Mark 10:13-16 (NRSV)
13 People were bringing little children to him in order that he might touch them; and the disciples spoke sternly to them. 14 But when Jesus saw this, he was indignant and said to them, “Let the little children come to me; do not stop them; for it is to such as these that the kingdom of God belongs. 15 Truly I tell you, whoever does not receive the kingdom of God as a little child will never enter it.” 16 And he took them up in his arms, laid his hands on them, and blessed them.
Jesus is a starnge but amazing man. I met him only once. I had heard how Jesus was announcing that the exile was finally over, proclaiming in words and actions that the kingdom of God was being established.
In synagogue I would listen to the prophets and my heart would stir with hope and longing that God would one day act in history to bring salvation and deliverance to his people. Since I can remember I have celebrated the passover with my family every year and on re-enacting the story of the Exodus I have wished, and prayed, that God would vindicate his name and his people in the midst of the pagan idolatry. My prayers, hopes and dreams for the kingdom were never put into action. As I struggled to keep bread on the table I am unable to join the zealot movement to oppose the empire and those who collude with it. Perhaps, I thought, I have no part in this kingdom movement as I have no expertise in the law, or any weapons I can raise against Rome. Then things changed…
He arrived in my village, everyone was excited. I thought he would probably go to the house of the synagogue official. But he didn’t, he sat in the village square. Some parents. brought there children to Jesus hoping that this teacher, who displays healing power, might bless them. What were they thinking bringing children to this kingdom-proclaiming man?They had no power, no strength, no influence. Why would Jesus want these children hanging around. The disciples shared my thoughts and rebuked the parents and refused to let the children near Jesus. I guess they thought they were doing the right thing for Jesus was a busy man who needed rest and shouldn’t be distracted by children of all people.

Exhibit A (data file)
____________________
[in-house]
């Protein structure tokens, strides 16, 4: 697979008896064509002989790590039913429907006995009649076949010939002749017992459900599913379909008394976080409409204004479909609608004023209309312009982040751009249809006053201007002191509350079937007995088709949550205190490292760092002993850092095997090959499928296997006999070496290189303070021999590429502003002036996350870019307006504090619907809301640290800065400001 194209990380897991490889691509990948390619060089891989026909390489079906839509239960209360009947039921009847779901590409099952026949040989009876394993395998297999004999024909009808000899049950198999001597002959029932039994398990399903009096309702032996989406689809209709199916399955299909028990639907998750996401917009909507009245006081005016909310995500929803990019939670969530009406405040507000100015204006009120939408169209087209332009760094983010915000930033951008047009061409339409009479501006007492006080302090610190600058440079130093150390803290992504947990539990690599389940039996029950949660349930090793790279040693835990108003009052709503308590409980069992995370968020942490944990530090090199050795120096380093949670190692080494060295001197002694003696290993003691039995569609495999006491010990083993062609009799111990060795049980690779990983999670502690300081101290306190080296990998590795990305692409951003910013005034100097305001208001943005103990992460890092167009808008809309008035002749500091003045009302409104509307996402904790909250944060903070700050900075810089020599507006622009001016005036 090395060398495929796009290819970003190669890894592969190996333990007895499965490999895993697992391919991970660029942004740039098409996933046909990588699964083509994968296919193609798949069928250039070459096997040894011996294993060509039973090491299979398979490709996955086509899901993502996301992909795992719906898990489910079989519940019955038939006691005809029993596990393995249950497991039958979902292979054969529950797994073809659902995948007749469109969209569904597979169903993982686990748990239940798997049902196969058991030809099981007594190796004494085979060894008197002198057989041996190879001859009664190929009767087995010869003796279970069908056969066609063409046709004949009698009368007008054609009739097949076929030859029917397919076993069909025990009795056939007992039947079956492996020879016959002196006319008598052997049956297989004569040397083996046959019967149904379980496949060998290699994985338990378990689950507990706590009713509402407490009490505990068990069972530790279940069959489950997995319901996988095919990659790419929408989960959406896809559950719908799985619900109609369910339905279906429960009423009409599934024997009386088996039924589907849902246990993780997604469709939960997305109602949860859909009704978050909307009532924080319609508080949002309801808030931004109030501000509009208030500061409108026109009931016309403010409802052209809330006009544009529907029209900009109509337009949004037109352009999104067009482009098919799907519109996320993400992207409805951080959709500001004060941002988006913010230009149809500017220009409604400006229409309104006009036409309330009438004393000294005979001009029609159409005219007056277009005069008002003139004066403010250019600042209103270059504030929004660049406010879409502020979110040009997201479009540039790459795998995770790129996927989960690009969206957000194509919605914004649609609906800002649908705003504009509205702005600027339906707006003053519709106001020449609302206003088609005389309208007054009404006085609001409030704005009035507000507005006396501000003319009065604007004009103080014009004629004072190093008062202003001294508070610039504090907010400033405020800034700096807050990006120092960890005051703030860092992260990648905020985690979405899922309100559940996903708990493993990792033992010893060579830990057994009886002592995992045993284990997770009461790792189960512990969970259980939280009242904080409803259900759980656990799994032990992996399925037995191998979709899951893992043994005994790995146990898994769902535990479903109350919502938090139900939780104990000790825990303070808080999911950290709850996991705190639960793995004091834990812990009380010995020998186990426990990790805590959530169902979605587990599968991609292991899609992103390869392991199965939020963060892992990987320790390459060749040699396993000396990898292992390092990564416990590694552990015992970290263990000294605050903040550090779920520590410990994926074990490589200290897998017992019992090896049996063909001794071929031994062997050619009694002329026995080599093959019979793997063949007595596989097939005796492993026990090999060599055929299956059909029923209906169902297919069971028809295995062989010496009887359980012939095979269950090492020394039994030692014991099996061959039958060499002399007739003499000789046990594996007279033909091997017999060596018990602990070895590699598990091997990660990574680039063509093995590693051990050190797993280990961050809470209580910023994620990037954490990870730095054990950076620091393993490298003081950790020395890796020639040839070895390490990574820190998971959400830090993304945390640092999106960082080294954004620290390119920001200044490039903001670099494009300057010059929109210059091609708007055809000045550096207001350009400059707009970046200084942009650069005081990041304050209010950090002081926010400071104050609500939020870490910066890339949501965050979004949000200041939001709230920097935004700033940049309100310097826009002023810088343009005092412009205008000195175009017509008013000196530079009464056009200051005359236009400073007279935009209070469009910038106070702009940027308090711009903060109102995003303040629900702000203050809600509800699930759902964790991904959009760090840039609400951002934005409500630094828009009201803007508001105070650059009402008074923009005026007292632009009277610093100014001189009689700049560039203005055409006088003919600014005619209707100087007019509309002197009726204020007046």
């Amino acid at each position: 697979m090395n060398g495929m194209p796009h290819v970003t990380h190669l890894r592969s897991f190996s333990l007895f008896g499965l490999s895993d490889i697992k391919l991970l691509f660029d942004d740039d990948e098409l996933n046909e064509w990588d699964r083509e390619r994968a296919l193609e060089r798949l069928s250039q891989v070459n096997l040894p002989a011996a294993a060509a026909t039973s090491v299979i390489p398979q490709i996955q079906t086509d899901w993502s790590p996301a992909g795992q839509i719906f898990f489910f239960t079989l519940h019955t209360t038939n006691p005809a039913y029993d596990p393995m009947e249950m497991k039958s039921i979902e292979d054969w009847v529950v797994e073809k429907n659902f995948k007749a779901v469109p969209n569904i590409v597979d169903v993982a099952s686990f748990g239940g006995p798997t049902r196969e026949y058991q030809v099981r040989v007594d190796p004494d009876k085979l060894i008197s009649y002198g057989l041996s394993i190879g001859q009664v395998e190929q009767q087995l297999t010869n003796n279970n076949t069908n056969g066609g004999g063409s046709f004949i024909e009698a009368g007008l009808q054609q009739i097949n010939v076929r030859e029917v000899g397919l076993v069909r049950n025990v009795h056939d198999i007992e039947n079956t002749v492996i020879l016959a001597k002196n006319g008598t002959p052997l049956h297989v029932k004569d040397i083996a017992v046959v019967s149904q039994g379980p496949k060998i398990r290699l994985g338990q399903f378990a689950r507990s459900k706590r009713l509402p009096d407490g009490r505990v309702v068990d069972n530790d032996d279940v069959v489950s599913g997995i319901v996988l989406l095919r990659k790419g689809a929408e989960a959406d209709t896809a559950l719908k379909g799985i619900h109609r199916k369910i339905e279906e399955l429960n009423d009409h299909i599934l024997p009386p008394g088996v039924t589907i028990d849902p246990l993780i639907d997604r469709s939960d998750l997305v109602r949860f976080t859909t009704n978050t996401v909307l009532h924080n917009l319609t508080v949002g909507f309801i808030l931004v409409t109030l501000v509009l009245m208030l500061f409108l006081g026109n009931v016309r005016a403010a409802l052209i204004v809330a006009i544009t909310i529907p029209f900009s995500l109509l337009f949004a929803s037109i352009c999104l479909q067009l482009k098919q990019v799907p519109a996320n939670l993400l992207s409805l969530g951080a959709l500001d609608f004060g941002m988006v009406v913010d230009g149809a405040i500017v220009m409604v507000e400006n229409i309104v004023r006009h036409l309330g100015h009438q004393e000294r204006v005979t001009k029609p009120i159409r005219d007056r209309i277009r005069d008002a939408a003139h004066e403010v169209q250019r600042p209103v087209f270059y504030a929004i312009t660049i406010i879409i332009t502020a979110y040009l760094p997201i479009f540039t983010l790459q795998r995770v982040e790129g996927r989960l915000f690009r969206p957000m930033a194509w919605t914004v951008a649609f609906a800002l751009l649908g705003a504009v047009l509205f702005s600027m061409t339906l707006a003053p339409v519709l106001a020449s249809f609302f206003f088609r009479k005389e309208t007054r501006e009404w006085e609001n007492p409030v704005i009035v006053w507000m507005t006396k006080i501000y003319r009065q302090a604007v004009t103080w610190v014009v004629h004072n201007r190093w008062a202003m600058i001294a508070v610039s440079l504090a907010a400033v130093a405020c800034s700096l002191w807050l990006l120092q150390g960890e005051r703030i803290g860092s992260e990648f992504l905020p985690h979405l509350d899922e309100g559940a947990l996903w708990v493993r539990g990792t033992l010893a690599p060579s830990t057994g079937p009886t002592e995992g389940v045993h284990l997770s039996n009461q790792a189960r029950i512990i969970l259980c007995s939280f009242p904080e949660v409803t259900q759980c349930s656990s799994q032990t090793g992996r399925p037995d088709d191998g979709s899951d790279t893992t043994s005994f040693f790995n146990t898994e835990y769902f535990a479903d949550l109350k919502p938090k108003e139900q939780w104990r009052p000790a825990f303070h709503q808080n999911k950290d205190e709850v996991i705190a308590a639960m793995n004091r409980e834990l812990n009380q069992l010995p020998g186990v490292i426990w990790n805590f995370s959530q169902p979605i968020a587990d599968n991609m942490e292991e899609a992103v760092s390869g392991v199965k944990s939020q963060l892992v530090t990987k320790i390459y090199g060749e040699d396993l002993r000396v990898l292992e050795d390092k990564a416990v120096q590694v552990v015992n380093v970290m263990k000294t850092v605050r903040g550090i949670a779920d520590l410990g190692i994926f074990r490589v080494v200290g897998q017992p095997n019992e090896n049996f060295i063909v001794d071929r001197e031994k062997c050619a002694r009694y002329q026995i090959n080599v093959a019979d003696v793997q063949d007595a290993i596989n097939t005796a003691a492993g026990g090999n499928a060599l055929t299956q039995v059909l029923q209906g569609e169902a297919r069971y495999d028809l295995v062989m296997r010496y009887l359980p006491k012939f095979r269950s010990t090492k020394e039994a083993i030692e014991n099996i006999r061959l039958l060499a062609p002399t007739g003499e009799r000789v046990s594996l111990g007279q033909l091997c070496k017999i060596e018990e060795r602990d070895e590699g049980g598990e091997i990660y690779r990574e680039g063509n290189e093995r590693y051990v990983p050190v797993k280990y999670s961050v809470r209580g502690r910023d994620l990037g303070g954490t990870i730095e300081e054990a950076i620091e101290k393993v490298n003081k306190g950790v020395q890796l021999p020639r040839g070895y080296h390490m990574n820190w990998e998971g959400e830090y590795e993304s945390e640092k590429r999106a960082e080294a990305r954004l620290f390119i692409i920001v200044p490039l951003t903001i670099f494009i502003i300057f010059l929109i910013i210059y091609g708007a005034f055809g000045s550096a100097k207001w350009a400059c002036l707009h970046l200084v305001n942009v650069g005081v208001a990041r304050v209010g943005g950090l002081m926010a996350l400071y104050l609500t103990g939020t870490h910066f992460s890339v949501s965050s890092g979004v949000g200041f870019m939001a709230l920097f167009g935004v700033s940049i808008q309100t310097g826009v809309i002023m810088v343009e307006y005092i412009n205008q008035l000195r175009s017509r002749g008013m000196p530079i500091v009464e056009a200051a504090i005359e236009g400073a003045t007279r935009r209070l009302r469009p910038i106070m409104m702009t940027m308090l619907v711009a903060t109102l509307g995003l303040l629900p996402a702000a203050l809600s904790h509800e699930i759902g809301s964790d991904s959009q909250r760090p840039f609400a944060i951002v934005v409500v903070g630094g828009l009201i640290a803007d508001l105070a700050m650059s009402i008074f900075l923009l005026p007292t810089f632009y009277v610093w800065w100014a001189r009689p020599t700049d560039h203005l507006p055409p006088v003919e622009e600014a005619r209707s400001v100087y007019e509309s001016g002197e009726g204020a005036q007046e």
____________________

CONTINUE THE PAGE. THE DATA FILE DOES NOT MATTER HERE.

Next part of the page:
I saw Jesus’ face change, he became angry. It was then he uttered the words which I will never forget,
‘ Do not hinder them, for to such belong the children of God’.
I was shocked and it took me a few moments to realise what I must do. I ran into my house and took hold of Miriam and Matthew and led them to Jesus. Jesus was already surrounded by other children but he embraced and blessed them all. He looked to the disciples and said ‘you must become like a child to enter the kingdom of God.’
Chatting with my friends that evening we chewed over the events of the day wondering whether Jesus was truly the bringer of the kingdom. If he was, we thought, then the kingdom is not simply for the religious elite, for the powerful or wealthy, nor is the kingdom for the zealots. We marvelled to think that the kingdom belonged to children who had no status or influence. Perhaps, I thought, the kingdom is also for people like me who have no influence, money or power. I prayed that night and thanked God that we cannot force his hand but can, by his grace, receive gifts from his hand.
Children in antiquity, who had no control, no claim, and no status, could welcome whatever came their way with open arms, not because they were innocent and trusting, but because they had nothing to lose and everything to gain. According to the Markan Jesus, people enter God’s realm, not in a proud triumphal procession, but in complete vulnerability, with no claim to any rights or status. It was not what the disciples had in mind, and the next incident proves even more devastating to their preconceptions.
Dowd, S. E. (2000). Reading Mark : A literary and theological commentary on the second Gospel. Reading the New Testament series (104). Macon, Ga.: Smyth & Helwys Publishing.